• DH23Things (2012) – Digital skills development programme for Researchers in Arts, Humanities and Social Sciences at Cambridge University: “23Things for Digital Humanities (DH23) is an online, self-directed, peer mentored reflective programme to help researchers in the Arts, Humanities and Social Sciences at Cambridge University to explore digital technologies and the ways in which they impact on various aspects of their working lives, and thereby to develop their own strategic approach to engagement with digital technologies.”
  • 23 Things UK (2012?) – 23 Things is primarily an informal self-taught course designed for those working in Public Library Services.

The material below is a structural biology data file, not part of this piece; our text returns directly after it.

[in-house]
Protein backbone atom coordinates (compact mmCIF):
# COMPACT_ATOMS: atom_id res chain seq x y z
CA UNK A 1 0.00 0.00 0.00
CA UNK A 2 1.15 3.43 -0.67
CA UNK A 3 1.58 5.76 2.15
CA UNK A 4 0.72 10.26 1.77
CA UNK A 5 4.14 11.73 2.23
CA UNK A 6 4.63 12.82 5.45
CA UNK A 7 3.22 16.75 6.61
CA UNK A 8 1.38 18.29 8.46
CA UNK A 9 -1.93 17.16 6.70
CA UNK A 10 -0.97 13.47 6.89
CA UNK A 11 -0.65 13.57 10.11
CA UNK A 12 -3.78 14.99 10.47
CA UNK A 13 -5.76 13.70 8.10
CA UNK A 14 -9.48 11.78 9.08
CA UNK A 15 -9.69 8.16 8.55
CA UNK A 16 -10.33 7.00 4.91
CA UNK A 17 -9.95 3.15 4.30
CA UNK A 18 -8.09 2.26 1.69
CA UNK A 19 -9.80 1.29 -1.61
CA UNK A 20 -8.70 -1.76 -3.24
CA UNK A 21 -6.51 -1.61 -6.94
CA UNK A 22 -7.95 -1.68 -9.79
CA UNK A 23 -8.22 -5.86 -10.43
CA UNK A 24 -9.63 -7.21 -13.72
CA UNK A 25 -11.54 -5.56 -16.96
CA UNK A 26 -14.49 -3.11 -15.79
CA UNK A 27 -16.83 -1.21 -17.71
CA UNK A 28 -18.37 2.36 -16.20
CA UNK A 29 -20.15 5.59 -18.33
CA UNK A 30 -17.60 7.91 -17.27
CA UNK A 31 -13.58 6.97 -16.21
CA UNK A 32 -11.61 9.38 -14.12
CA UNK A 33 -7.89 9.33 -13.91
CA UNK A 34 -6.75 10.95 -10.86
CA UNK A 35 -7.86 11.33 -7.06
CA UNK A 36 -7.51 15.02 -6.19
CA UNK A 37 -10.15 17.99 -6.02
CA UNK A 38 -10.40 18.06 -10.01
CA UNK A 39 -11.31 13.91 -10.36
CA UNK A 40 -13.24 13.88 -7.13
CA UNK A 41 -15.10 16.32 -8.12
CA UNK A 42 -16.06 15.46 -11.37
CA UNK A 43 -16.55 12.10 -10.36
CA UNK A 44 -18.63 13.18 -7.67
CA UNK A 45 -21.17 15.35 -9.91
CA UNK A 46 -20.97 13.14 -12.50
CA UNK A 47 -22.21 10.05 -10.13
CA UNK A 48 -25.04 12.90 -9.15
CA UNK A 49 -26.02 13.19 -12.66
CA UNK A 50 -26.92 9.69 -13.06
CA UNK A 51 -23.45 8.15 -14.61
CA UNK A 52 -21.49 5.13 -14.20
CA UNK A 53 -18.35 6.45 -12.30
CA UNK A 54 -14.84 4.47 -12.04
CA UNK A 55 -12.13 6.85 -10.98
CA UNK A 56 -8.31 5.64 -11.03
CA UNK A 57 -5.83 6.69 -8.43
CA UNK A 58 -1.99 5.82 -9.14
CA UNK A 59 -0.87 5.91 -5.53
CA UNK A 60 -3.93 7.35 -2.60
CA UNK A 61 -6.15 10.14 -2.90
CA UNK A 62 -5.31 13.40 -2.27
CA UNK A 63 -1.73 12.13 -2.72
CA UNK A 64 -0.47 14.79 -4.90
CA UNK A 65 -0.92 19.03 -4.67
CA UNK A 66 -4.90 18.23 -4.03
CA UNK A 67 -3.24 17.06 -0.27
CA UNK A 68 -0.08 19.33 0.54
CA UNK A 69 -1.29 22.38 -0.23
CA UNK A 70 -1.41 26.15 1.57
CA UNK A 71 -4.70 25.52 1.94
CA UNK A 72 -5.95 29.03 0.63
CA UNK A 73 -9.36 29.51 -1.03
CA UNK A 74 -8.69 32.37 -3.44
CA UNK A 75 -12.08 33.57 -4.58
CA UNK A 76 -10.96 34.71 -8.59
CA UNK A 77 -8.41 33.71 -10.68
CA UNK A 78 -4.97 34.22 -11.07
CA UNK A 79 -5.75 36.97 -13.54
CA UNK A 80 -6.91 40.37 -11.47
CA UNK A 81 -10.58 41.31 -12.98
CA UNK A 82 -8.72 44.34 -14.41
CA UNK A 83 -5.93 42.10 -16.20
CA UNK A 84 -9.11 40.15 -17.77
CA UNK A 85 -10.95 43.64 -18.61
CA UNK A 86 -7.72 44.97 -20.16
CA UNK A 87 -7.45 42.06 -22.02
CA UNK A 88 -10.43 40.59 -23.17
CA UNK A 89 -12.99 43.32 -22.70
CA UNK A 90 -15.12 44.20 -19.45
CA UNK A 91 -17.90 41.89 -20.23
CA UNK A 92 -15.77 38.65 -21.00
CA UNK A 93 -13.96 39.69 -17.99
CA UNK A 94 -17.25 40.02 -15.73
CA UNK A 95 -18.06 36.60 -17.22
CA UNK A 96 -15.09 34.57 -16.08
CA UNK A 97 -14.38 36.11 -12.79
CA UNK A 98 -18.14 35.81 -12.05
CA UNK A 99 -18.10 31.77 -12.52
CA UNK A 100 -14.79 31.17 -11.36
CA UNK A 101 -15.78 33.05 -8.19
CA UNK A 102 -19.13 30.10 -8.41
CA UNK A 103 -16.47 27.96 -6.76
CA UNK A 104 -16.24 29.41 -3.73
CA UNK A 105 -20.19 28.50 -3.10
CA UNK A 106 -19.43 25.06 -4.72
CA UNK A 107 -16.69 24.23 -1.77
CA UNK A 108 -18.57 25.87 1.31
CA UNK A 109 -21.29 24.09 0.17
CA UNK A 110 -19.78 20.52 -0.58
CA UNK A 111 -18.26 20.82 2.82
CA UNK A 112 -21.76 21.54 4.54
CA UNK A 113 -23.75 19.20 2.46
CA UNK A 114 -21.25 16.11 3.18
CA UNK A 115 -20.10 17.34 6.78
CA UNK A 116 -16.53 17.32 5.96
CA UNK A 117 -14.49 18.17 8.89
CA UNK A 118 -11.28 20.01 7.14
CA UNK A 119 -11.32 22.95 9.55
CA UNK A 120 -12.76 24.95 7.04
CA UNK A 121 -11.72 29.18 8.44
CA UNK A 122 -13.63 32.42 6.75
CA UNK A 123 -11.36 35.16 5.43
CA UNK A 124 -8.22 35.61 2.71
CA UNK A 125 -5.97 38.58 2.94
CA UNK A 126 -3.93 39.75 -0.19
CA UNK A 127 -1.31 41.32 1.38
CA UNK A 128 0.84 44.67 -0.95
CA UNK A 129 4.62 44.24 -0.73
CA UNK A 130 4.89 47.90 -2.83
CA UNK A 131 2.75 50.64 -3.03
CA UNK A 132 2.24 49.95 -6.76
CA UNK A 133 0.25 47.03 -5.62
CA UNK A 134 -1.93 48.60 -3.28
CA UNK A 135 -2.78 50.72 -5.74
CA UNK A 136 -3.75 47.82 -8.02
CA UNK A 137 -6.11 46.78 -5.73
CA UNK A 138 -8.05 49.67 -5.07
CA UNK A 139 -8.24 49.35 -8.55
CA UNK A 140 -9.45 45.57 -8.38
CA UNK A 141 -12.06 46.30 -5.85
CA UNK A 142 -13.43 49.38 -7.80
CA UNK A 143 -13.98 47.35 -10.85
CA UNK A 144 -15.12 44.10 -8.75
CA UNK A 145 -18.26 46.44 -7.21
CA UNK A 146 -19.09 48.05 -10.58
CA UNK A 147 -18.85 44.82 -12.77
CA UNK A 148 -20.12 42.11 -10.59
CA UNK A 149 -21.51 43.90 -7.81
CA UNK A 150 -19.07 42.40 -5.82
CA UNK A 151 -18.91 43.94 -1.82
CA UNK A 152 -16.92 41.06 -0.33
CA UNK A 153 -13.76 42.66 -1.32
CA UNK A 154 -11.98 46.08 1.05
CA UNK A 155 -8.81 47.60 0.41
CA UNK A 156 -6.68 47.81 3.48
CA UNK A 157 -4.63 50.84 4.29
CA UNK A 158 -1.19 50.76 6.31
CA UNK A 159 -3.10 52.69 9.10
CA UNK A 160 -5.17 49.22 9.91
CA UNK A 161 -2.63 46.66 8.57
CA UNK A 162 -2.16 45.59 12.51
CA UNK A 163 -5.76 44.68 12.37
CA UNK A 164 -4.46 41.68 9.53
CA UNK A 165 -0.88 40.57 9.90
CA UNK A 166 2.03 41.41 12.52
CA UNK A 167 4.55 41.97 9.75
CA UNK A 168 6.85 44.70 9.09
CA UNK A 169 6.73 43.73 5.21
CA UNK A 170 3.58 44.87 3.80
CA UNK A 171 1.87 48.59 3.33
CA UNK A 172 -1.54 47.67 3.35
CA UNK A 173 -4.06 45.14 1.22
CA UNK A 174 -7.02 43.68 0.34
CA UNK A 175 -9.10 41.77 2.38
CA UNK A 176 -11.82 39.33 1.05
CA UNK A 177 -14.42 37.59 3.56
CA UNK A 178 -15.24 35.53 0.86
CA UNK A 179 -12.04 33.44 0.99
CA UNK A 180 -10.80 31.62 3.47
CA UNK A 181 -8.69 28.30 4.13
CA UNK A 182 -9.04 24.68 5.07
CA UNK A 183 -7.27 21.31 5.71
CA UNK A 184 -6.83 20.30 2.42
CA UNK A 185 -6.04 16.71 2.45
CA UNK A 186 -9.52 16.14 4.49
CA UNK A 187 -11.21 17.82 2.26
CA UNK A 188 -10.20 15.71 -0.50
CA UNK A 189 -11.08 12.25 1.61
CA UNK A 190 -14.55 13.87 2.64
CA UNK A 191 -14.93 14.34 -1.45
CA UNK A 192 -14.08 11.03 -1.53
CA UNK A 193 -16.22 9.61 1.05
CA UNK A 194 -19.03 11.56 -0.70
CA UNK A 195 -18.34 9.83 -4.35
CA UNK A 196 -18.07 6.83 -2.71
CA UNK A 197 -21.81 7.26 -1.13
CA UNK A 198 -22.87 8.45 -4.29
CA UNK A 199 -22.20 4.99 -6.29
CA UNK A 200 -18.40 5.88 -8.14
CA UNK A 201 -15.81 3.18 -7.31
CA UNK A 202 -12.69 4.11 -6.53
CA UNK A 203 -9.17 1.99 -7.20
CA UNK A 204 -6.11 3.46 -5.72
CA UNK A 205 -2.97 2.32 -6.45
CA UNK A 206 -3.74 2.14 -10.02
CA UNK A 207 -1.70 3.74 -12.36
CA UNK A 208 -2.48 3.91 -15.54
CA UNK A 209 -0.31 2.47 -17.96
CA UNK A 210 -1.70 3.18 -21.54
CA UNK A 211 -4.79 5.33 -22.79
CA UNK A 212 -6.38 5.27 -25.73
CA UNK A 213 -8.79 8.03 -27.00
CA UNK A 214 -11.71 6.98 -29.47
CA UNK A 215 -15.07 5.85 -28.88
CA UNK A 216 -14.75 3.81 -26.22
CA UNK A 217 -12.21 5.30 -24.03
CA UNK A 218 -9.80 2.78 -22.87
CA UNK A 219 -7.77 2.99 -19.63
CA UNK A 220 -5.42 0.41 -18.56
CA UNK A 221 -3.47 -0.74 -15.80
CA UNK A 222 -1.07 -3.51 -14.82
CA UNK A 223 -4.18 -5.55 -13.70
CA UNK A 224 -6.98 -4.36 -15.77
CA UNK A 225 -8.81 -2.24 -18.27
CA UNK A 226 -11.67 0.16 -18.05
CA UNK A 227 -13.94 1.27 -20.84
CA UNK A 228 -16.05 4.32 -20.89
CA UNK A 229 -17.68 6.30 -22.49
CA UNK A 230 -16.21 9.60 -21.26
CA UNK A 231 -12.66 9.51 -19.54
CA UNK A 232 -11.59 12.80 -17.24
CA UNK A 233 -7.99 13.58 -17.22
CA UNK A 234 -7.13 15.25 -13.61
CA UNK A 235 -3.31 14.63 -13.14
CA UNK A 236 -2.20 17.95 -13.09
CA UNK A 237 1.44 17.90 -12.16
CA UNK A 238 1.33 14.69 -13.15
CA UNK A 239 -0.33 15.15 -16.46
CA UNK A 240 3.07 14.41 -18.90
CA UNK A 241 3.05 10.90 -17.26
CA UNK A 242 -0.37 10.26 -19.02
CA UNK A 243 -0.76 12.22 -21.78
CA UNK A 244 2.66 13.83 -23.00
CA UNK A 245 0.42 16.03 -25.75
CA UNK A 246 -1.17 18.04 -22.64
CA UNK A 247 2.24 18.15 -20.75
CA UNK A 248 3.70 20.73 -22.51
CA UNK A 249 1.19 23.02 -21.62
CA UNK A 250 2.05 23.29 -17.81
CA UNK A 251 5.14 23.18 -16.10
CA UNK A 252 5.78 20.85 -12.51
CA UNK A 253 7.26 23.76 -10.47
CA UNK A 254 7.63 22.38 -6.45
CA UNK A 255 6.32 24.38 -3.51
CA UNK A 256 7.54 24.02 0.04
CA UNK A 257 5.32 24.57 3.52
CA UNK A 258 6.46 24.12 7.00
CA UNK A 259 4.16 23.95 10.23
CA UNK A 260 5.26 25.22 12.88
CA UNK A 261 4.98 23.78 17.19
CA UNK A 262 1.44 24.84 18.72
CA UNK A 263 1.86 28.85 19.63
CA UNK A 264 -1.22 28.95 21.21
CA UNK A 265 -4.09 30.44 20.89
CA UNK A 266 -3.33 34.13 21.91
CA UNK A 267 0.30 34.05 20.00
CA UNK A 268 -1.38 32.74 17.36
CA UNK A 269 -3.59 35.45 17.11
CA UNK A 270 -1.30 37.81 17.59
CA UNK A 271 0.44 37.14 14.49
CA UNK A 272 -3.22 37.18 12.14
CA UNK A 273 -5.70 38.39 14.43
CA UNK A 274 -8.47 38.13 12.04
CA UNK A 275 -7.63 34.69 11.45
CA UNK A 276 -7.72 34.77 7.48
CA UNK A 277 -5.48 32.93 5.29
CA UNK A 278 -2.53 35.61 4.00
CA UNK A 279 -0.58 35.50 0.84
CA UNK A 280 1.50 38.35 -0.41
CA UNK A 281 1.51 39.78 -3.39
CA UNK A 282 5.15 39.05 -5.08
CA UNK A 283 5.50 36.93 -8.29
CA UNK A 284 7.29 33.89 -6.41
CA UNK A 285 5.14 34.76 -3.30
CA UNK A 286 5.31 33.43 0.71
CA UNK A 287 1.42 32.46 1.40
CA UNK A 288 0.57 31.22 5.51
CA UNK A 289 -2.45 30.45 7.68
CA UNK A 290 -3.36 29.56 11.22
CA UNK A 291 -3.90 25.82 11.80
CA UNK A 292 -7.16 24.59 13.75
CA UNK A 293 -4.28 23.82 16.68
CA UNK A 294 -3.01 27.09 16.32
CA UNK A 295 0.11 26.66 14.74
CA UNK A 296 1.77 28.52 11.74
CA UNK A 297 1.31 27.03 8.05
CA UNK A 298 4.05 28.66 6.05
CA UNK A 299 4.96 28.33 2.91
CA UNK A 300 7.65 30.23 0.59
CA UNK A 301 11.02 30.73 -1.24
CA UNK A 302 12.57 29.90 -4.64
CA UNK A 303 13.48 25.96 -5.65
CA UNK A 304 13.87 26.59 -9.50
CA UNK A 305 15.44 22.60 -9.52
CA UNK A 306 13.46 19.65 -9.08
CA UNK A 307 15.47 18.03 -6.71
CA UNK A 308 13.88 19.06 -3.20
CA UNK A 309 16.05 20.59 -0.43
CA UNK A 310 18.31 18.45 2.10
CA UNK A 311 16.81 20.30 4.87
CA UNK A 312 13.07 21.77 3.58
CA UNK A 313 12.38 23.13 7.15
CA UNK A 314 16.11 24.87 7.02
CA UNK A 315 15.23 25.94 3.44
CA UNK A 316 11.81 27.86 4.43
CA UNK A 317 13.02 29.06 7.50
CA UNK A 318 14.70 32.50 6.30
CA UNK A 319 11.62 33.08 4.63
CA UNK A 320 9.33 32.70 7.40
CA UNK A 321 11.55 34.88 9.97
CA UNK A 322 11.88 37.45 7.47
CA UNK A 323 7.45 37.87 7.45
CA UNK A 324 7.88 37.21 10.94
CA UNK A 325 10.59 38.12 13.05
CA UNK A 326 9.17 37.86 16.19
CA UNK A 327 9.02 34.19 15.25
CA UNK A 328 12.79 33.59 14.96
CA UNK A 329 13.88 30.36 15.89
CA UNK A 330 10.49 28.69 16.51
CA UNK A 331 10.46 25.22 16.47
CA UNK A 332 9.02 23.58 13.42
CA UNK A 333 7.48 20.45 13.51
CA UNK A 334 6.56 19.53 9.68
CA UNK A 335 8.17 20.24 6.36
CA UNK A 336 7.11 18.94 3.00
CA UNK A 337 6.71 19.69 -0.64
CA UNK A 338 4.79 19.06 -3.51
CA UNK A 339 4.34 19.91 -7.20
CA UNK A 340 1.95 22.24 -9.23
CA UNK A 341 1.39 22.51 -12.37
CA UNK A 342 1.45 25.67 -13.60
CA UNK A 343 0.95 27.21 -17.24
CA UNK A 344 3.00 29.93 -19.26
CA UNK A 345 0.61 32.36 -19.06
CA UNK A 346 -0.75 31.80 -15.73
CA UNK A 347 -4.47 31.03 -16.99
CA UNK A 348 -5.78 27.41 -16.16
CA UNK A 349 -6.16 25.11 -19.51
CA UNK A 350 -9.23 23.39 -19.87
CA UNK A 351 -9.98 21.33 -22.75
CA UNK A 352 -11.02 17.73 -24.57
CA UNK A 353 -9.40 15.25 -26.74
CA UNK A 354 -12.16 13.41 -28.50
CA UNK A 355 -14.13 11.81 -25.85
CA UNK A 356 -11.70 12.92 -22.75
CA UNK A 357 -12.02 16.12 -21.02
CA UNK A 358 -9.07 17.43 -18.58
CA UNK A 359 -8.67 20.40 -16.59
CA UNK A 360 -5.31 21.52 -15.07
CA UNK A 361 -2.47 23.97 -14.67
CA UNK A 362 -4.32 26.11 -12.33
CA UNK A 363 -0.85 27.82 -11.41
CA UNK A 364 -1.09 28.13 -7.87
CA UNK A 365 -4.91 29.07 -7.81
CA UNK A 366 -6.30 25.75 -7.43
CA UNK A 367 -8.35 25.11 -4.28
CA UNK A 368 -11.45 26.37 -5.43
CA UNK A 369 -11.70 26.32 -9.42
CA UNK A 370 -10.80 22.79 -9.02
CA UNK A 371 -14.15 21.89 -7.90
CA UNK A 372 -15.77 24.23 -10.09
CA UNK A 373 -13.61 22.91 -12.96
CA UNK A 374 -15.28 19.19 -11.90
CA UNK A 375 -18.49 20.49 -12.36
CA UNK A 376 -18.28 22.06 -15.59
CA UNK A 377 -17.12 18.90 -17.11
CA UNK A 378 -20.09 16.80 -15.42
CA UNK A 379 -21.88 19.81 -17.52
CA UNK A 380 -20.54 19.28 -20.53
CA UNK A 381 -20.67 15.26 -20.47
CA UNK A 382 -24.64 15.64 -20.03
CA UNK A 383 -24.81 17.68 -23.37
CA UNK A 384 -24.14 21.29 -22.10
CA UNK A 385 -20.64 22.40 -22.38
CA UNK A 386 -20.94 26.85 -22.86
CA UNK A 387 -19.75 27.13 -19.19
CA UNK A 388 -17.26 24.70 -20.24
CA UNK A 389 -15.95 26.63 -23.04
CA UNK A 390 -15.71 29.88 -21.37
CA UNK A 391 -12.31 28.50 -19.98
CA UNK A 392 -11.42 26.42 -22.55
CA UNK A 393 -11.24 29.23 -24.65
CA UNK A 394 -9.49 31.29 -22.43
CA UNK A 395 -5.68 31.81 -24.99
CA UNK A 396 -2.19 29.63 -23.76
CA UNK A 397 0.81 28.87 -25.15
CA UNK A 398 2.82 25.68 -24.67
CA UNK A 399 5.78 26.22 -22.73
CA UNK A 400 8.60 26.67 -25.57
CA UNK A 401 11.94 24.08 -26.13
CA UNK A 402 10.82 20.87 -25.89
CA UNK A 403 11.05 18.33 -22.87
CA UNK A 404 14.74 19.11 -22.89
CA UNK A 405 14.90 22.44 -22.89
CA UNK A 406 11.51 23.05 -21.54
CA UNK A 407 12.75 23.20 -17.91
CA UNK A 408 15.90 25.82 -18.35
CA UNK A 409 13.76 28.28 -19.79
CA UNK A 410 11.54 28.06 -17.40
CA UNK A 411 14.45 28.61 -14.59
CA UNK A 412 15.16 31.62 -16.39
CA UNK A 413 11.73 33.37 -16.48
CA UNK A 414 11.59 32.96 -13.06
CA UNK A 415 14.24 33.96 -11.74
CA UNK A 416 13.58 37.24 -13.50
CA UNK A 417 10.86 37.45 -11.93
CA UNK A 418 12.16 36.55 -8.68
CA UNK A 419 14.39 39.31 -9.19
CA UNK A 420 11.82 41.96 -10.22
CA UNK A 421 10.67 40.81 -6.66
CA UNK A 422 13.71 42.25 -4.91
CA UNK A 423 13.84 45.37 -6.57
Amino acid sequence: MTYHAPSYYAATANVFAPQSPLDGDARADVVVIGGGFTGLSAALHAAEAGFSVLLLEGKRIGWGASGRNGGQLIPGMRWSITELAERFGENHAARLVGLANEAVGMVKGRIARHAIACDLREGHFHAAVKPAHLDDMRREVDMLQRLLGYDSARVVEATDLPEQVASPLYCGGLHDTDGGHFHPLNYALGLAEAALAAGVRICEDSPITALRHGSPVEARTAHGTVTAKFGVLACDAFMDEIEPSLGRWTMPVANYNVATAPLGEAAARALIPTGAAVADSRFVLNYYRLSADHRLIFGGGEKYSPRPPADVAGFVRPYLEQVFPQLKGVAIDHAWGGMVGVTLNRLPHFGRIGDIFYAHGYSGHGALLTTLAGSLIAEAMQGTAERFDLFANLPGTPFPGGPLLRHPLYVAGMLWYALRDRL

• Sot23 Things Southampton (2013) – “Sot23 Things is a self directed online learning programme designed to introduce library staff at the University of Southampton to web 2.0 technologies”
  • 23 Things York (2013) – “The current 23 Things programme is aimed at Information Directorate staff”
  • 23 Things for Research Surrey (2016) – “23 Things for Research Surrey exposes you to a range of digital tools that will help you in your development as a researcher, and a professional.” Happening now!  Give them a wave on Twitter with #23ThingsSurrey
  • [Updated Jan 2017] 23 Things for Digital Knowledge at the University of Edinburgh

What I like most about this list is that you can see how the idea spread across a network of people, including many people who knew each other primarily via Twitter.

Beyond UK – some other interesting “things”

  • 23 Things @ UL (University of Limerick) (2010) – “23 Things @ UL, an online learning discovery programme about Web 2.0 tools that encourages exploration and learning about new technologies. This programme is for faculty and staff at the University of Limerick”